Cats, dogs and collars

August 08, 1994

Any jurisdiction that tries to pass cat licensing laws runs into howls from feline owners who say cats and collars weren't meant for each other. Cats are free spirits. It's cruel to make them wear a license.

Here's what's cruel:

Last year county animal control workers killed 4,783 cats, most of them strays. A good number of the strays probably belonged to somebody. Only 100 found their way home. Without tags, there's no way to identify them.

Cats should be licensed, for their safety and ours. County Councilwoman Maureen Lamb's pet licensing bill, scheduled for a hearing Aug. 15, may need a few refinements, but the premise is sound. Cat and dog owners would pay $30 to license an unspayed or unneutered animal and $4 to license an altered pet. The differential is intentionally steep to encourage people to sterilize their pets.

Dog owners, who now pay $10 for unspayed or unneutered animals, will bark at this increase, and some will argue that raising the fee will actually reduce the number of licensed dogs. But in the long run the higher fee should help reduce the dog population. A great deal of pet licensing occurs when people have no choice, namely, when they claim their dogs at animal control. As it is, it is cheaper to buy the $10 license for an unsterilized dog than pay $4 and the cost of spaying and neutering. Naturally, many dog owners don't spay or neuter. The same principle applies with cats.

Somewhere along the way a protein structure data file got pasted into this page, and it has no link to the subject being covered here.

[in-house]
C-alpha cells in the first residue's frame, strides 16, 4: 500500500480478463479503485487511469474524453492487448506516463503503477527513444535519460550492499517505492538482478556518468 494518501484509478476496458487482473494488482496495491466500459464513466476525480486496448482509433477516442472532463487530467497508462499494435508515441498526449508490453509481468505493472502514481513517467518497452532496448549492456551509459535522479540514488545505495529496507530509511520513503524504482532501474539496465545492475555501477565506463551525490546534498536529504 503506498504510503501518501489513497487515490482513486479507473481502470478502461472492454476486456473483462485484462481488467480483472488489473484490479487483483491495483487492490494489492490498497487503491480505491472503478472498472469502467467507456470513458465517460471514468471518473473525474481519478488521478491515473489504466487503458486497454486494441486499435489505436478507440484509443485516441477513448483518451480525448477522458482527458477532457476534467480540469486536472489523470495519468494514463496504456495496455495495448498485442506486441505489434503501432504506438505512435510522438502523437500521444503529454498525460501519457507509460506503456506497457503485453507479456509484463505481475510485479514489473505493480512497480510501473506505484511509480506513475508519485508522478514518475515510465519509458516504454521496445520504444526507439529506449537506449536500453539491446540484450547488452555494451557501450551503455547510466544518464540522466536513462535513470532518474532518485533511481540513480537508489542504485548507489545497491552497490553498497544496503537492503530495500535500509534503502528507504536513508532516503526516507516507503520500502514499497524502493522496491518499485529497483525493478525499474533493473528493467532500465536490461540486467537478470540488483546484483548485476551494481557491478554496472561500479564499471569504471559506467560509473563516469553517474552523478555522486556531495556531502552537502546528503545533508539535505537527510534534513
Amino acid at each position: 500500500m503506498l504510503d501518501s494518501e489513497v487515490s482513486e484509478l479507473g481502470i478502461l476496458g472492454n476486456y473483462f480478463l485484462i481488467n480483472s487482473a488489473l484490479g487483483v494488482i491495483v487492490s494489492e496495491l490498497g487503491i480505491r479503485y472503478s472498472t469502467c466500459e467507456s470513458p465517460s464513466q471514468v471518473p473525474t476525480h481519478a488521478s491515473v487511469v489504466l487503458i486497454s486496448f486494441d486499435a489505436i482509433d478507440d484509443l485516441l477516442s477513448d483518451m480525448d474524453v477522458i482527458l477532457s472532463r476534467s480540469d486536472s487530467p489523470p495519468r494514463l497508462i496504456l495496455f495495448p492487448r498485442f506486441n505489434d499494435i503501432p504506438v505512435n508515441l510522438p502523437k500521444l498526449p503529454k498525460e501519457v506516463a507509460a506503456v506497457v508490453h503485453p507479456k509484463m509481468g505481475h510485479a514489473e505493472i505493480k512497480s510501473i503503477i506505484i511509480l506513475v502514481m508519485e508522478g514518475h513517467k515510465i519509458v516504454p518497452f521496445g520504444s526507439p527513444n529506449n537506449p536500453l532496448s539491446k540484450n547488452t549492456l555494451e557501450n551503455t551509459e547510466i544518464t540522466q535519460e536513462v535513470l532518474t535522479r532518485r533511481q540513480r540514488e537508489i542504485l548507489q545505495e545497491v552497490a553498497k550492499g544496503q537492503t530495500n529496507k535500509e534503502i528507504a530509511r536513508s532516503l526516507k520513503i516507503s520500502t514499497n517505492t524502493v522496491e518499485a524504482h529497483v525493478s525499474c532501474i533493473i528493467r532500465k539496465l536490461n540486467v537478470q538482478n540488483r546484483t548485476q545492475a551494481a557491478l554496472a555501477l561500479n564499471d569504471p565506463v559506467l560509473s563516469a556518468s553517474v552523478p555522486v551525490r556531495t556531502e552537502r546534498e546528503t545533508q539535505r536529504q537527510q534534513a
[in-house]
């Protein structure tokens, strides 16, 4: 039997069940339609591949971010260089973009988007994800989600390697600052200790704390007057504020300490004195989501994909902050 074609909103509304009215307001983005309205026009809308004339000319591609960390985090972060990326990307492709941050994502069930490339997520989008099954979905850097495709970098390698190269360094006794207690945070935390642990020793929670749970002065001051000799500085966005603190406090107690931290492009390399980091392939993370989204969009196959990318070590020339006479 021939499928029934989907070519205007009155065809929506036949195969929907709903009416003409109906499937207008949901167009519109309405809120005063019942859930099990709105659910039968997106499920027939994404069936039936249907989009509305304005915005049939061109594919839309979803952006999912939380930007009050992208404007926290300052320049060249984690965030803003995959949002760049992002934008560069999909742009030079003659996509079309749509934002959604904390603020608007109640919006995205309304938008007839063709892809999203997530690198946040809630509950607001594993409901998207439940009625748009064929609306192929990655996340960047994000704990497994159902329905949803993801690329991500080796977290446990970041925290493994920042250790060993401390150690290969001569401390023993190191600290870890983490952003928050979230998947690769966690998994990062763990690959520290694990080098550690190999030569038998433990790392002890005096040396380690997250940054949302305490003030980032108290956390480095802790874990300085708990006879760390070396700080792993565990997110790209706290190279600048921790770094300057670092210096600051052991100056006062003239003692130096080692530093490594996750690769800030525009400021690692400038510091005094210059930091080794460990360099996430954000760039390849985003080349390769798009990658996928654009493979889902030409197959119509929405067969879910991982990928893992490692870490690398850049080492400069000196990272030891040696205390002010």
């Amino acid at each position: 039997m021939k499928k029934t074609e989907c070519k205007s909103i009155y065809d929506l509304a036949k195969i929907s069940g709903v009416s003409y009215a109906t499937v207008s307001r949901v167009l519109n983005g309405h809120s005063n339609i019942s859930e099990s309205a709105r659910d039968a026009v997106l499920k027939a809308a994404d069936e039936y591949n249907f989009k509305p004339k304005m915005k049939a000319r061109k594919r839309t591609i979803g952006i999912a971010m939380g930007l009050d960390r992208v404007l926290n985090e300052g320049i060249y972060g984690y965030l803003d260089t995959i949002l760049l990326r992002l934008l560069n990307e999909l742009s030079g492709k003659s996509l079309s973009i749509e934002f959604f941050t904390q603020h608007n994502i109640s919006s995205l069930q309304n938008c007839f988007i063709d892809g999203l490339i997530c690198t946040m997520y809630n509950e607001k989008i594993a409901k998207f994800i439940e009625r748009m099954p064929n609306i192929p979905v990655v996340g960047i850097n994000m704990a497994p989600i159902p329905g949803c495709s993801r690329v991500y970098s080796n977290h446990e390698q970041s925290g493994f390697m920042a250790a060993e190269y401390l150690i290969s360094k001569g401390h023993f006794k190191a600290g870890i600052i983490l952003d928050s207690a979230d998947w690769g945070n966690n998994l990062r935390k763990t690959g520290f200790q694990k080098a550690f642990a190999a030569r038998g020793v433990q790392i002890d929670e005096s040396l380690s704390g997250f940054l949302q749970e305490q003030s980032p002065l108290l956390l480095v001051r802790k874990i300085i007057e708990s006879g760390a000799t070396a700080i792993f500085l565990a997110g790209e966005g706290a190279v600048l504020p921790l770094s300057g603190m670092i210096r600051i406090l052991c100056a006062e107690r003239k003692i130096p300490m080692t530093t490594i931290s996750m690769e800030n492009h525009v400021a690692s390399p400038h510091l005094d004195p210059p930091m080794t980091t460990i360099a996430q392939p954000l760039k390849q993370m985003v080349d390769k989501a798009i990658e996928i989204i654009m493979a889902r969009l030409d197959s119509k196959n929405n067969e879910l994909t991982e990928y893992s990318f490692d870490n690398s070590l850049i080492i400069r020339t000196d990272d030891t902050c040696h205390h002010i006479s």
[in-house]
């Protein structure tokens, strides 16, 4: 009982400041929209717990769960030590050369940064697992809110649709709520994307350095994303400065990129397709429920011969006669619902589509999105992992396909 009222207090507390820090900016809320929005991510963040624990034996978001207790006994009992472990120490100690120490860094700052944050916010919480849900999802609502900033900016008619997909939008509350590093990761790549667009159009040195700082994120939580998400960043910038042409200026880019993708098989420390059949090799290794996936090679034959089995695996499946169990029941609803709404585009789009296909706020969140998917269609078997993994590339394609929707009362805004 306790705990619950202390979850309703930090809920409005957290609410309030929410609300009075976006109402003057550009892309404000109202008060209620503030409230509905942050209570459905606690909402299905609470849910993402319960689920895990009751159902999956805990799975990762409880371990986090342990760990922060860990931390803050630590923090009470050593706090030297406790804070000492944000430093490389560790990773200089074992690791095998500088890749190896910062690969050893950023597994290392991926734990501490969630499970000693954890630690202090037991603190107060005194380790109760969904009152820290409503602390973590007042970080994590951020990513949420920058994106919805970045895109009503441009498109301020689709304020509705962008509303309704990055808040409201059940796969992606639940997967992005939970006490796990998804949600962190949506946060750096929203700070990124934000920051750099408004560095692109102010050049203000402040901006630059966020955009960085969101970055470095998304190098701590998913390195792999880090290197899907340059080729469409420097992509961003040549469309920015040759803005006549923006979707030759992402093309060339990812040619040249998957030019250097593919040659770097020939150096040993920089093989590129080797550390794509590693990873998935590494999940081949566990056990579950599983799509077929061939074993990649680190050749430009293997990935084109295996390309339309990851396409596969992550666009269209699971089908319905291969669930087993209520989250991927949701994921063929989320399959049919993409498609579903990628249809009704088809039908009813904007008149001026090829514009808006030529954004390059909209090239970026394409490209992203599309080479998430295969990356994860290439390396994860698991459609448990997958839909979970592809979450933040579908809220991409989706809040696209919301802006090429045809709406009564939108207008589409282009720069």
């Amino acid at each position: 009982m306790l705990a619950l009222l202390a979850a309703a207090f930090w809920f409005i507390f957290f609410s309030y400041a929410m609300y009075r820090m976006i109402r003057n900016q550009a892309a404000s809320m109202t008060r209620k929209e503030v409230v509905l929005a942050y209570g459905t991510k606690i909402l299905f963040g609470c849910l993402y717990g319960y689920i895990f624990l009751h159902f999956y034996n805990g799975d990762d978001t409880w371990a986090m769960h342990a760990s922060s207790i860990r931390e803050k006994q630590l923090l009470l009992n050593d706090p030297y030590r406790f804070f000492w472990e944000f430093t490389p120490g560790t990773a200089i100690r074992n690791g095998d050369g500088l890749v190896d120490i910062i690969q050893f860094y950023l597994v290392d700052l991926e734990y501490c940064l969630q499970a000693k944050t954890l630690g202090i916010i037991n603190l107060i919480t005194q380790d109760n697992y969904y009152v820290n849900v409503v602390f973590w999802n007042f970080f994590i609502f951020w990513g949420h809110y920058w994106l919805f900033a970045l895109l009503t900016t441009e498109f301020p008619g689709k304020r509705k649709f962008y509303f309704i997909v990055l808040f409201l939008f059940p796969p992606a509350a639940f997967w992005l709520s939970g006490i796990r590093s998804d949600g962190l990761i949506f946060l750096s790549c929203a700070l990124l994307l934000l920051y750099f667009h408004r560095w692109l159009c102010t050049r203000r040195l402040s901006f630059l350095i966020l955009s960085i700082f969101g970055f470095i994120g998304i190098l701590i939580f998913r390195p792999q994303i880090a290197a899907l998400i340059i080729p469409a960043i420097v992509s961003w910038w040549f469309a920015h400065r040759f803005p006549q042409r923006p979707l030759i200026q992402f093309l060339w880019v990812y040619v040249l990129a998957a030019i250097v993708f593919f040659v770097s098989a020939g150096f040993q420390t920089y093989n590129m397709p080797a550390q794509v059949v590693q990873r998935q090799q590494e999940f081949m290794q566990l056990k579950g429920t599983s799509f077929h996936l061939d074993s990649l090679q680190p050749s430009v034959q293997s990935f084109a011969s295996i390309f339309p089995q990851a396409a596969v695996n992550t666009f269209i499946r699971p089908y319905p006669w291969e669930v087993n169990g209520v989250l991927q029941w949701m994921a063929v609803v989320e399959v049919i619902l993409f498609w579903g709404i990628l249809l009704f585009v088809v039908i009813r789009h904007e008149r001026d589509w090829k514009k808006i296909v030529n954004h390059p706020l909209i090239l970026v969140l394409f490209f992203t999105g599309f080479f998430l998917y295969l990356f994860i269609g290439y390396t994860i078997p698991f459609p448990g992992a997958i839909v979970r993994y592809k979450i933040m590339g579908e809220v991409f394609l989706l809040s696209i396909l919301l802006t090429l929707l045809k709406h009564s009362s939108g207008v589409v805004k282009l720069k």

The council may want to make an exception for breeders, who already pay kennel fees. Paying $30 an animal would pose a heavy burden; a modest $10 fee might make the bill more palatable.

As for the notion that cats shouldn't be licensed at all, we point out several facts. One, unidentifiable stray cats pose a health risk because cats can carry rabies. Licensing cuts down rabies because proof of rabies vaccination is required to get a license. Two, license revenue would help offset the cost of cat pickup and euthanasia; cats now account for the bulk of animal control's work but the county receives no cat-related revenue.

Finally, the argument that cat licensing is unnecessary because people keep cats indoors doesn't wash. The number of strays who end up being put to sleep makes that painfully clear.

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